Documentation is also critical. So much happens on a project before it goes into the field changes are bound to happen and equally true the reasons and approvals can be forgotten – don’t let that happen. Create a clear and friendly paper trail. You should, as a best practice, always follow-up meetings and phone conversations with an email. Summarizing the conversations that took place as well as noting decisions, next steps, and approvals will all help to keep the project on track.
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Written in Collaboration with Charley Spektor
During the past several months, we have examined several website registration forms. Different businesses have different registration needs, but we must all grapple with a similar website registration problem: High and sometimes extremely high drop off rates once website visitors reach the registration page.
In many cases, we have seen more than 90% of the visitors abandon the registration forms on a site. Registration for these and all sites is the lifeblood of their business and in some cases it is the business – selling completed registrations to outside vendors as sales leads.
Optimizing Your Registration Forms and Pages
During our years working with online products and services we’ve committed our share of registration page blunders. Here are three key problems and three remedies that have improved performance.
1. Eliminate extraneous registration form fields
Ask yourself, “Do I really need all of the information I am currently gathering? What are the essential data points I need to capture?” Scratch the rest. One site we examined had at least six form fields you could eliminate immediately, with no loss of quality, including two “create password” fields and four (4) “never-to-be-used” postal-mail fields.
2. Eradicate extraneous non-form-field content from the registration page
When a website user reaches your registration page, you want to provide just enough non-form information to help facilitate the completion of the form. Get rid of all the non-essential and redundant material that prevents the user from focusing on the task-at-hand. For example, at the top of the registration page of one form we reviewed were two text lines that said essentially the same thing. They simply employed a different syntax of words.
One line of text read, “You’re requesting information from Vendor X.” Right underneath this line the reader confronted this text: “Vendor X Requested Information.” To add a bit more confusion, a third line under these two asked the reader if they are a “member” of the site (less than half of 1 percent of previous visitors had bothered to become members). However, there was a fourth line of text which asked the user to “Log-in to pre-fill” the form. If you’re the typical reader, you’ve already spent five to 15 seconds reviewing (and thinking about the meaning of) these four lines. What a colossal blunder!
3. Eliminate extraneous website navigational routes that prevent successful registration-form completion
This last tip should be a no-brainer, but it occurs all too often. The journey many sites force you to take to really complete your registration and information request is round-about to say the least.
For example, after users click the “Submit” button on one of the sites we visited, they don’t get the PDF they’re interested in. Instead, a “thank-you” page is triggered, informing users that ‘a confirmation email’ has been sent to their email address. When users click on that email link, they still don’t get the material. The users are sent to the site’s home page, where they have to log in with a password, and then, to rub salt in the wound, they’re left on their own to find the proper navigational path to the PDF they had originally expressed interest in via a search query. Because of the poor navigational links from the home page, most readers did not find the PDF – talk about an unfriendly experience!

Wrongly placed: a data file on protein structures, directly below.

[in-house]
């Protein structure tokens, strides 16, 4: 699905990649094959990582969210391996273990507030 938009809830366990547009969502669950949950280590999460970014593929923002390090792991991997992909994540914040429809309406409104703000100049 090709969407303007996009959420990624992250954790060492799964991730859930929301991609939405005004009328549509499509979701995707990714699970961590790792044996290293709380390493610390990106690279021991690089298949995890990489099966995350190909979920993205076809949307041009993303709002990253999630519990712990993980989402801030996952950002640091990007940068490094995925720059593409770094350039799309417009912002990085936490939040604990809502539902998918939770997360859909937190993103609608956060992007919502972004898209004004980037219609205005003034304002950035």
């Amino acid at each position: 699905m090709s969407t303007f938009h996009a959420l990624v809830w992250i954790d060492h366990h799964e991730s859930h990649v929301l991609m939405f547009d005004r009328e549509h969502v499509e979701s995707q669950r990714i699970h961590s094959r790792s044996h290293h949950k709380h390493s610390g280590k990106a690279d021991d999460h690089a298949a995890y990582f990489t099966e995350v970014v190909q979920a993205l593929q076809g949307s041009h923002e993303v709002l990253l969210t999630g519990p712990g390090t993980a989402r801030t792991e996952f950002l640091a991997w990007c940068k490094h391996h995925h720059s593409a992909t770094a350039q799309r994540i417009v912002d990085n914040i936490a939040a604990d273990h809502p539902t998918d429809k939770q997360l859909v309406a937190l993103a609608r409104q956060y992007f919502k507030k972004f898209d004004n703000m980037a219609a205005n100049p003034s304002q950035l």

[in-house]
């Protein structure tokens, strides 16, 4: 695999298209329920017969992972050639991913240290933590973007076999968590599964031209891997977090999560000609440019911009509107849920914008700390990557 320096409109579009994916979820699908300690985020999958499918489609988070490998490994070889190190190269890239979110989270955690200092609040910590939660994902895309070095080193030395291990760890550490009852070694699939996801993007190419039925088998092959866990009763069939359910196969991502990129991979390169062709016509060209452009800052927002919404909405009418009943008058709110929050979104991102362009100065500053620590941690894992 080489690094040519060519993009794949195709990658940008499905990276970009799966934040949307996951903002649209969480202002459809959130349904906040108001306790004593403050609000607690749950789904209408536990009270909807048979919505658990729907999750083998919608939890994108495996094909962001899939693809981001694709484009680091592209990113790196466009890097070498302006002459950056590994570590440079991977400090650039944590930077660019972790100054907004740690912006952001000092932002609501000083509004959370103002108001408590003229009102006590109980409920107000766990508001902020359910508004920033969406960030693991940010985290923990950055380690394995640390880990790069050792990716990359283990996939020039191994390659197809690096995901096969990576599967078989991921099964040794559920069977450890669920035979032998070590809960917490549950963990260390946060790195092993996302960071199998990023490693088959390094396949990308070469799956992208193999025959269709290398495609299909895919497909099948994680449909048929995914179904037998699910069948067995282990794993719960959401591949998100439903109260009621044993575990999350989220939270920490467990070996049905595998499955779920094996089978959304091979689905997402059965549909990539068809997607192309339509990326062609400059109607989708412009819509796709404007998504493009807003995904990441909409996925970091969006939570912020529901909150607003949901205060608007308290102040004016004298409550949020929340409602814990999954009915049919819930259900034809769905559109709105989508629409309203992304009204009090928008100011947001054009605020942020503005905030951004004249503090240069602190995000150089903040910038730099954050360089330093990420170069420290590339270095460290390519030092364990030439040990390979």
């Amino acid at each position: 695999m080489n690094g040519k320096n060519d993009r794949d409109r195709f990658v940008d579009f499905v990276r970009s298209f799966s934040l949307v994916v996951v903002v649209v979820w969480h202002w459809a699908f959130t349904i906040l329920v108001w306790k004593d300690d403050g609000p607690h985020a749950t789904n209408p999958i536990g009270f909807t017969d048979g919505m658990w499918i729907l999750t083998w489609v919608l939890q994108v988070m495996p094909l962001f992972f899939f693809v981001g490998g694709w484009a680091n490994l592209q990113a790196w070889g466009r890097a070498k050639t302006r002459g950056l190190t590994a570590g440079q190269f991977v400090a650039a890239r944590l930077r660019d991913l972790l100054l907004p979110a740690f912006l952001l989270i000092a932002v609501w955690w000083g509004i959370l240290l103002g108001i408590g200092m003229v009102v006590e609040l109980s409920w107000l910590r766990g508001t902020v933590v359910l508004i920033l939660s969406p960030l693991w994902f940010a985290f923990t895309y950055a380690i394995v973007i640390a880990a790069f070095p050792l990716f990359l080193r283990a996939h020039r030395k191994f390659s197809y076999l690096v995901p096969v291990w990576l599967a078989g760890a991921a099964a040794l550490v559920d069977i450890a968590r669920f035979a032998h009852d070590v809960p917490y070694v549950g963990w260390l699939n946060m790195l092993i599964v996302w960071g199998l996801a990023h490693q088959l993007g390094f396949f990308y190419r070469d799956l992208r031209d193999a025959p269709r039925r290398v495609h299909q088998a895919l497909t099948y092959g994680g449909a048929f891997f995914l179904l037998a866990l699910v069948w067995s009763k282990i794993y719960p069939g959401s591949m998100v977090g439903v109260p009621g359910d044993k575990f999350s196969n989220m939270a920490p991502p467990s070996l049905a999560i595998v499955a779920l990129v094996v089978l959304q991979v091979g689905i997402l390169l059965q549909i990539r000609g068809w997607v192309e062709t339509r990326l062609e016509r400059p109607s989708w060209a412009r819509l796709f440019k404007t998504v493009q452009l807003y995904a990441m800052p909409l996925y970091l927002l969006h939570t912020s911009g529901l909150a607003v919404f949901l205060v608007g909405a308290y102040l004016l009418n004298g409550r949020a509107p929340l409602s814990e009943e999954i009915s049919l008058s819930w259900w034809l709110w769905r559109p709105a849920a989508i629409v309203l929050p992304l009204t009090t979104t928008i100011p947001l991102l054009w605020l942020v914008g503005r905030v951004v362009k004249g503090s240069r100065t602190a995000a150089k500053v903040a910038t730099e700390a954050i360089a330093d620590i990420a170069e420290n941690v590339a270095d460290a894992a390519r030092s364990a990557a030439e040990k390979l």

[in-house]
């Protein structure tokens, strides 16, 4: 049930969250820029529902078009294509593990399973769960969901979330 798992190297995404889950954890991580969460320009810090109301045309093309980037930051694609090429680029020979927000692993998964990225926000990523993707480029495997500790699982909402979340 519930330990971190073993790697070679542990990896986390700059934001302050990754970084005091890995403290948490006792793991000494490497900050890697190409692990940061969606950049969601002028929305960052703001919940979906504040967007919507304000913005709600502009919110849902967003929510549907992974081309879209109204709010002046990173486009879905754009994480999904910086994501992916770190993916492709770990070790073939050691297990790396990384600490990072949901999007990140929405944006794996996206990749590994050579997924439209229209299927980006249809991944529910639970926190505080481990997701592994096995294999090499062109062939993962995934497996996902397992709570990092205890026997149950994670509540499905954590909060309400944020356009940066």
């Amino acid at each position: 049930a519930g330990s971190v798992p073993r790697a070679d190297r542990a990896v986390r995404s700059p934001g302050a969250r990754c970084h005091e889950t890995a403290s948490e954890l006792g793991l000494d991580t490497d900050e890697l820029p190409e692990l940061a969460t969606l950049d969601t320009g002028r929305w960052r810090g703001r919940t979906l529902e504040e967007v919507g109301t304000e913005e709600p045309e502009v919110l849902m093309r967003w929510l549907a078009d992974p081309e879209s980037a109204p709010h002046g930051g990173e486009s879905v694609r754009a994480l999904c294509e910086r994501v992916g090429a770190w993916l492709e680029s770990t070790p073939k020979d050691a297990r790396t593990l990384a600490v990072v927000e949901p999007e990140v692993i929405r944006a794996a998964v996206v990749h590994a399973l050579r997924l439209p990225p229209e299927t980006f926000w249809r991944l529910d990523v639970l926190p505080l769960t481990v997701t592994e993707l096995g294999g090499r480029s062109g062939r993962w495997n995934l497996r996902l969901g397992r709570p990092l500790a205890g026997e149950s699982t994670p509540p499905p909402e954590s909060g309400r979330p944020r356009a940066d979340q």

Are you thinking, “Wow I’d better go check my site?” Or are you still feeling “It can’t happen here; not on my site; not on my watch.” Just for kicks, take a fresh look at your registration pages and let us know what you find.
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Written in Collaboration with Dr. Ralph Finos
This is a short collection of quotes related [in some cases loosely] to market forecasting. Forecasting is a difficult and challenging endeavor. It can be a dirt job, but someone has to do it!
We’ll kick it off with a quote from Mr. Churchill, he is always to the point.
The Basic Challenge
The future is just one damn thing after another. – Winston Churchill
Prediction is very difficult. Especially when it’s about the future – Anonymous
Our business is prophecy and if prophecy were certain, there would not be much credit in prophesying – Max Radin
Never mind the noise in the market, pay attention to the price of the fish – Bahamian saying
Forecasting Tools and Processes
Anything worth doing is worth doing poorly – GK Chesterton
If we knew what we were doing, it wouldn’t be called “Research” [or in our case forecasting!] – Albert Einstein
Sources and Data Quality
Every tool carries with it the spirit by which it has been created – Heisenberg
Torture the data long enough and it will confess – Anonymous
Staying on Top of Your Forecast
None of us really understands what’s going on with these numbers. – David Allen Stockman, Director US OMB, on the U.S. Budget, 1981
Every model, no matter how detailed or how well conceived, designed, and implemented, is a vastly simplified representation of the world, with all the intricacies we experience on a day-to-day basis. – Alan Greenspan
Be Open to Novel Outcomes
We do not know what the future will bring, except that it will be different from any future we could predict – John Maynard Keynes
Normal science often suppresses fundamental novelties because they are necessarily subversive to its basic commitment. - Anonymous
We can’t solve problems by using the same kind of thinking we used when we created them – Albert Einstein
We make progress in economic theory one academic funeral at a time.
While it is easy to poke fun at ourselves as we endeavor to create useful forecasts, the forecaster’s job is a difficult one. Fortunately, there are best practices and a body of work we can draw upon.